Ch.7 - Quantum MechanicsWorksheetSee all chapters
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Ch.1 - Intro to General Chemistry
Ch.2 - Atoms & Elements
Ch.3 - Chemical Reactions
BONUS: Lab Techniques and Procedures
BONUS: Mathematical Operations and Functions
Ch.4 - Chemical Quantities & Aqueous Reactions
Ch.5 - Gases
Ch.6 - Thermochemistry
Ch.7 - Quantum Mechanics
Ch.8 - Periodic Properties of the Elements
Ch.9 - Bonding & Molecular Structure
Ch.10 - Molecular Shapes & Valence Bond Theory
Ch.11 - Liquids, Solids & Intermolecular Forces
Ch.12 - Solutions
Ch.13 - Chemical Kinetics
Ch.14 - Chemical Equilibrium
Ch.15 - Acid and Base Equilibrium
Ch.16 - Aqueous Equilibrium
Ch. 17 - Chemical Thermodynamics
Ch.18 - Electrochemistry
Ch.19 - Nuclear Chemistry
Ch.20 - Organic Chemistry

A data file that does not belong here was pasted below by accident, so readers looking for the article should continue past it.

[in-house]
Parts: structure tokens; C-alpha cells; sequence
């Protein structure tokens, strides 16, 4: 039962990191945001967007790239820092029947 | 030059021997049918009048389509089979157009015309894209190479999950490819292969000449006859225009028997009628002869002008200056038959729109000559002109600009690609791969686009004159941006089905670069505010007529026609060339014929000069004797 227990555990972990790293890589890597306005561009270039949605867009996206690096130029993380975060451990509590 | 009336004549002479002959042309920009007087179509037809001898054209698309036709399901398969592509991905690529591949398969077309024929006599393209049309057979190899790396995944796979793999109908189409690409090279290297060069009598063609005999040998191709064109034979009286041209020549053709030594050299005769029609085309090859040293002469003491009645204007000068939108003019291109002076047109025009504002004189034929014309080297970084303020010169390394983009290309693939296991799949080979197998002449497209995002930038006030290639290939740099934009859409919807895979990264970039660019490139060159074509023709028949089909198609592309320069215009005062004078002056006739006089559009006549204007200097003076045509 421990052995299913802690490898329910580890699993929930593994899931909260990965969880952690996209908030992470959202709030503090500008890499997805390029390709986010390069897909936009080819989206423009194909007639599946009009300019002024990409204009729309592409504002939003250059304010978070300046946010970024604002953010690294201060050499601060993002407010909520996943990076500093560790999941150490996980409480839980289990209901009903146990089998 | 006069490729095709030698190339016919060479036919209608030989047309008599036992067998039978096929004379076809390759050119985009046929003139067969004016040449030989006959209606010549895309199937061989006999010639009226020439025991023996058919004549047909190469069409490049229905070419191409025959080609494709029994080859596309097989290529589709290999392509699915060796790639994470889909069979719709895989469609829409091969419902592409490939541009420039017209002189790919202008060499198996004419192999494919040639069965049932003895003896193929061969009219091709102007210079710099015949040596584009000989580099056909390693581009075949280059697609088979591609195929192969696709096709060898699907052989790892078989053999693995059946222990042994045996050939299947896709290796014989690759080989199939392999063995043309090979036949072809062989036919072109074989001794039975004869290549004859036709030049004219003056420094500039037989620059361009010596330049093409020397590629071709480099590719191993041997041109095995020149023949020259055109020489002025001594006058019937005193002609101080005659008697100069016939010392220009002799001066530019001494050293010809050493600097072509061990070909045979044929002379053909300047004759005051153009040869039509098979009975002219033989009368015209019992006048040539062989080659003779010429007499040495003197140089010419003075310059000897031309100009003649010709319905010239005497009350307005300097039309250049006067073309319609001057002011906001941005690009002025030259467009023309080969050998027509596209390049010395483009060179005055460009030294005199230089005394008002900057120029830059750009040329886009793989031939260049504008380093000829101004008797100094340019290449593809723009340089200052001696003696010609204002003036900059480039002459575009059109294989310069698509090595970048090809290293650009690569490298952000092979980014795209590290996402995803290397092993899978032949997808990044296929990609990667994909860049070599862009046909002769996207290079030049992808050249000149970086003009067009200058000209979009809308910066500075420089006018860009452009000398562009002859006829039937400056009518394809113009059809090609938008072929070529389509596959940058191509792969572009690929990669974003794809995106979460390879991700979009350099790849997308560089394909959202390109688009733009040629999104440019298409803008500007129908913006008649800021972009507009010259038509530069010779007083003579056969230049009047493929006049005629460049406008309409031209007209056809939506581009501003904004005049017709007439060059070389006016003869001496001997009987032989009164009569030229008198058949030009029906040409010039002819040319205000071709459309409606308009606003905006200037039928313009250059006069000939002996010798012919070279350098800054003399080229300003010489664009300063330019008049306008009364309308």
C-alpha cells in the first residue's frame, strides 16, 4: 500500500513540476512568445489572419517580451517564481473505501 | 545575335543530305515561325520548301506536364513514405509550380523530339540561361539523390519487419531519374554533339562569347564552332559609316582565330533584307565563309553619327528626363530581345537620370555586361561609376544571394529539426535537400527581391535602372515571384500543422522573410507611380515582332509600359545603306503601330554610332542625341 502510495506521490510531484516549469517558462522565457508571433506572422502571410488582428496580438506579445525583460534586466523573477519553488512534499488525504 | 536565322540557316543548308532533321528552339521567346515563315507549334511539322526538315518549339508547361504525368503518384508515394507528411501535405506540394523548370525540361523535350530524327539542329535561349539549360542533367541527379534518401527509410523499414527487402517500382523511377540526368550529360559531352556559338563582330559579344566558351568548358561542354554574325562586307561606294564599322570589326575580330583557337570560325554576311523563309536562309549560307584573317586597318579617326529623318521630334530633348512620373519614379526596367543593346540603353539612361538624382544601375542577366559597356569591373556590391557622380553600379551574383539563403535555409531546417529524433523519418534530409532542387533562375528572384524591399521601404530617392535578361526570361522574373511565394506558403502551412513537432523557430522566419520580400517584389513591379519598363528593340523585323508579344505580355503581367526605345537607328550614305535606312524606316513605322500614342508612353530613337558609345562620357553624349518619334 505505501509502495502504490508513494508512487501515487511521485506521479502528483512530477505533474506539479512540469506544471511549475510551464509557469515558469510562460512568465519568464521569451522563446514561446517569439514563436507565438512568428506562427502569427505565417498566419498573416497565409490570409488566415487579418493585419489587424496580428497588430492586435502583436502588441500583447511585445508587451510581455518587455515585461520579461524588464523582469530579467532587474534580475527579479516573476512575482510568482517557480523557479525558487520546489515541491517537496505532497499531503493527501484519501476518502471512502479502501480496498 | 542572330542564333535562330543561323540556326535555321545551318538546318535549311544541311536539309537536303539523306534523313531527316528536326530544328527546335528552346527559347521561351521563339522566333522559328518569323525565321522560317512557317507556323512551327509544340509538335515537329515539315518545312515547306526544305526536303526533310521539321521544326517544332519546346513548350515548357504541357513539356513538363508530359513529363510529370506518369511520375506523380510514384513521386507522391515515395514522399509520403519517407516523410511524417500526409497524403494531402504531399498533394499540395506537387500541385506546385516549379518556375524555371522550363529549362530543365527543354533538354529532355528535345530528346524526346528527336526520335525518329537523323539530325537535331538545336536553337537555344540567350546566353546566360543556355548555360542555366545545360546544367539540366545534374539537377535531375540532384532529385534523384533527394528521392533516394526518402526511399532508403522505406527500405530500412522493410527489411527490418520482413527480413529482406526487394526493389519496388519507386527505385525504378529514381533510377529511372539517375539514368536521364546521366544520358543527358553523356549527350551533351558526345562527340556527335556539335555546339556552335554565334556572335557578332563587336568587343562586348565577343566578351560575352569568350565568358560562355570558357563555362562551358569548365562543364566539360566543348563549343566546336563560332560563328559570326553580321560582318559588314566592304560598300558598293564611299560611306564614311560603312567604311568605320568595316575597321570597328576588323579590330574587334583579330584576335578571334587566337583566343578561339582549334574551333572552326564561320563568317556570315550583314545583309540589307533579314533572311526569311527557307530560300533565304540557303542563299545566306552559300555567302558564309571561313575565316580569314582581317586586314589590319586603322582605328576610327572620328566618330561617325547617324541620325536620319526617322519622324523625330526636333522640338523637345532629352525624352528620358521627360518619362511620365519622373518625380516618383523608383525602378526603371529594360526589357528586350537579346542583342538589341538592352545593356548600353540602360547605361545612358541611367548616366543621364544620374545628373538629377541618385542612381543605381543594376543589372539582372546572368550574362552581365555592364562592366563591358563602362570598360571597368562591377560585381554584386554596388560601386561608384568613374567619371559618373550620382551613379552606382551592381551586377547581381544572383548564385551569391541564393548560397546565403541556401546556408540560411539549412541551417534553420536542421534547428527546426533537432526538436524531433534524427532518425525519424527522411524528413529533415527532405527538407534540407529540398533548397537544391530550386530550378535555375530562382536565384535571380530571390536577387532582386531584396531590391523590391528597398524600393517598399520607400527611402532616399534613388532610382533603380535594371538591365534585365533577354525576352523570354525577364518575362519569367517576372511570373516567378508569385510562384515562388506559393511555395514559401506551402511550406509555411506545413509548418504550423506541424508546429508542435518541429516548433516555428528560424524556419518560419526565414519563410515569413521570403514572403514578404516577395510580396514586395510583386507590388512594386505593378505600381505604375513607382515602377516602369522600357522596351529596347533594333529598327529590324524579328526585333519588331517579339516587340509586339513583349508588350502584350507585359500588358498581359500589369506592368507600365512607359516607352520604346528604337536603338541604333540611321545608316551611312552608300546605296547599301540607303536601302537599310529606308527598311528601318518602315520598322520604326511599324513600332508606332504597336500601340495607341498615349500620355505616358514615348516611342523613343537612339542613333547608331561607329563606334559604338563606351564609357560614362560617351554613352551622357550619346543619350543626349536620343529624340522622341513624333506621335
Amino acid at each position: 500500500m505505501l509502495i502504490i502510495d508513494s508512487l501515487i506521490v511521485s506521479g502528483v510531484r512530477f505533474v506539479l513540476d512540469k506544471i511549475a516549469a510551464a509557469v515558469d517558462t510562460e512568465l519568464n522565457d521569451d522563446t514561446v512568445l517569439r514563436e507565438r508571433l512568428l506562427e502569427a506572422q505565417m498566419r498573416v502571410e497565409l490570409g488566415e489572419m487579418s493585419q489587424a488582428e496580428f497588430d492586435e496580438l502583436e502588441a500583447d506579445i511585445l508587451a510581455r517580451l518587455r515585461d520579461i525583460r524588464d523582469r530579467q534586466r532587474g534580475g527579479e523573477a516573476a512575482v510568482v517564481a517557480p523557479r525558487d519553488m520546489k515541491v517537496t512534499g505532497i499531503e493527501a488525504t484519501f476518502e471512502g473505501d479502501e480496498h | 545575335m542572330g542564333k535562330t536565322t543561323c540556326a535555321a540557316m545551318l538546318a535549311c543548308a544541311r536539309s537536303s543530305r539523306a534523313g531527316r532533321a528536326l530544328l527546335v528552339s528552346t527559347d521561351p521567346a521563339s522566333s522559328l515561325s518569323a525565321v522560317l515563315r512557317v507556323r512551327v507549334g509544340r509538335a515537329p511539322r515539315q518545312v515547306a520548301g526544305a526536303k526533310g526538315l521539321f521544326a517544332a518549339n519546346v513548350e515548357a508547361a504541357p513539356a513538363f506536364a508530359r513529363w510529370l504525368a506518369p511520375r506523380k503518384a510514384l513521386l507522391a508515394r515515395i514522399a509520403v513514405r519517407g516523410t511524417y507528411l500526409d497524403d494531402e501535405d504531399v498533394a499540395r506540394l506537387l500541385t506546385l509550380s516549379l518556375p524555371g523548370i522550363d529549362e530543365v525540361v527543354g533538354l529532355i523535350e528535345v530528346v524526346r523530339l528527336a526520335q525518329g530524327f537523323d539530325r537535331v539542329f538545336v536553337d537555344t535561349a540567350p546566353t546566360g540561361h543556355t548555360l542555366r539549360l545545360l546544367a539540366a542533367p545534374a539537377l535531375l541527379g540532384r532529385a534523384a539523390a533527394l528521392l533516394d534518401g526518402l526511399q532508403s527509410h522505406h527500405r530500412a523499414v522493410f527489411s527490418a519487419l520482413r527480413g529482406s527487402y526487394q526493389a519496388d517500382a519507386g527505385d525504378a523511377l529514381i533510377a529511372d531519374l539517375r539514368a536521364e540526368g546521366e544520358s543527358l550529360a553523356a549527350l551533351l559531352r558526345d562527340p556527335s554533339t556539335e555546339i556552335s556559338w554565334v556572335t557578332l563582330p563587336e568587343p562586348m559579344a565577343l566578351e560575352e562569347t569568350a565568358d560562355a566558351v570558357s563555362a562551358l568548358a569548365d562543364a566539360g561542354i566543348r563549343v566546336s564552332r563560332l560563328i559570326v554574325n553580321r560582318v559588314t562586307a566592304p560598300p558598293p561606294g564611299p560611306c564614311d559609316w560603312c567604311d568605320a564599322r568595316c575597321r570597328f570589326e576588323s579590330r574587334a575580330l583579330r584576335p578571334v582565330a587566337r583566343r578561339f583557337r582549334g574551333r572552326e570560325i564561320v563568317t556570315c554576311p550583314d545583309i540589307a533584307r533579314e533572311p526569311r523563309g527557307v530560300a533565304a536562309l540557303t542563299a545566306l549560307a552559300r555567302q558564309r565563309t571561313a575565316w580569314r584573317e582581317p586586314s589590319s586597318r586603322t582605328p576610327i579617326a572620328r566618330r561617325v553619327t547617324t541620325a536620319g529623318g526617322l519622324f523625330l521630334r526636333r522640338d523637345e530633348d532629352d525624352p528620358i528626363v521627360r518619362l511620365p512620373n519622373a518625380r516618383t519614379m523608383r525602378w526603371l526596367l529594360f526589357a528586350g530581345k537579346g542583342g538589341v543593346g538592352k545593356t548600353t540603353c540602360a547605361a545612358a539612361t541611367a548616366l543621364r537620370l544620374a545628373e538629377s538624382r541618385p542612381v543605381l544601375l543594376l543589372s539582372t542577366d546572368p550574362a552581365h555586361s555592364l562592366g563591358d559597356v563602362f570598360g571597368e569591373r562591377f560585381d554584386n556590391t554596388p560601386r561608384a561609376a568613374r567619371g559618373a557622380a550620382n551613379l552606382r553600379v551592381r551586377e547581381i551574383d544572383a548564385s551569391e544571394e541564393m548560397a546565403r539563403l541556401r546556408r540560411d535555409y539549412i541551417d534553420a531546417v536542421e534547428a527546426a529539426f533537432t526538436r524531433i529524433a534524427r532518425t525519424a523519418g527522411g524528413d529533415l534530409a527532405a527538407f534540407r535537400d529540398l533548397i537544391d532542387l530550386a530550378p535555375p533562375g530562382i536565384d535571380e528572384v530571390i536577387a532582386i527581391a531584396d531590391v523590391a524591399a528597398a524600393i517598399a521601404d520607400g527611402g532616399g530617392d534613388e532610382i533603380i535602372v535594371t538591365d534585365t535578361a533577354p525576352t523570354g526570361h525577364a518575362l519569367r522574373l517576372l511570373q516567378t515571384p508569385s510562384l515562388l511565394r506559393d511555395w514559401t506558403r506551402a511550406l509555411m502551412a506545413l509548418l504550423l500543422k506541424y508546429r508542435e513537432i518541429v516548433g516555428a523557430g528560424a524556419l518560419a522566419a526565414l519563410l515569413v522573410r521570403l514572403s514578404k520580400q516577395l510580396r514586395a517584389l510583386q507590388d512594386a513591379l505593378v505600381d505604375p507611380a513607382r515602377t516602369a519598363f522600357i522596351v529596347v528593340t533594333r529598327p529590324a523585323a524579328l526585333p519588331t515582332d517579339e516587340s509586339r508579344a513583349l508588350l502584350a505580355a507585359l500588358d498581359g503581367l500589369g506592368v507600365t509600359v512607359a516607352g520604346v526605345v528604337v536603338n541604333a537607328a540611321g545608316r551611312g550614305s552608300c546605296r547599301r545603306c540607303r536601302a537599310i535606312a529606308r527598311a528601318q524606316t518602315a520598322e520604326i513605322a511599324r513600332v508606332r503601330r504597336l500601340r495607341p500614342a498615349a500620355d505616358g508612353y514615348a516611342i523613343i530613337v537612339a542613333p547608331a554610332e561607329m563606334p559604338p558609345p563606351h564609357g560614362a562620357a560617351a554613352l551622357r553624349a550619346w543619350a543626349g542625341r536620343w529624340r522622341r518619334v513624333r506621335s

Ch.22 - Chemistry of the Nonmetals
Ch.23 - Transition Metals and Coordination Compounds

Solution: What is the smallest value of n for which the wavelength of a Balmer series line is smaller than 400 nm, which is the lower limit for wavelengths in the visible spectrum?

Problem

What is the smallest value of n for which the wavelength of a Balmer series line is smaller than 400 nm, which is the lower limit for wavelengths in the visible spectrum?

Solution

We're asked to determine the smallest value of n (ni with a corresponding wavelength, λ that is smaller than 400 nm for a Balmer series line.  400 nm is the lower limit for wavelengths in the visible spectrum.

Recall the Balmer Equation shown below:


1λ=R×1nf2-1ni2

where:

λ  = wavelength, m 

R = 1.0974 x 107m-1 (Rydberg Constant)      **value can be found in textbooks or online 
ni = initial principal energy level
nf = final principal energy level = 2 for Balmer Series 


Recall that for the Balmer series the final principal energy level nf is always = 2. 


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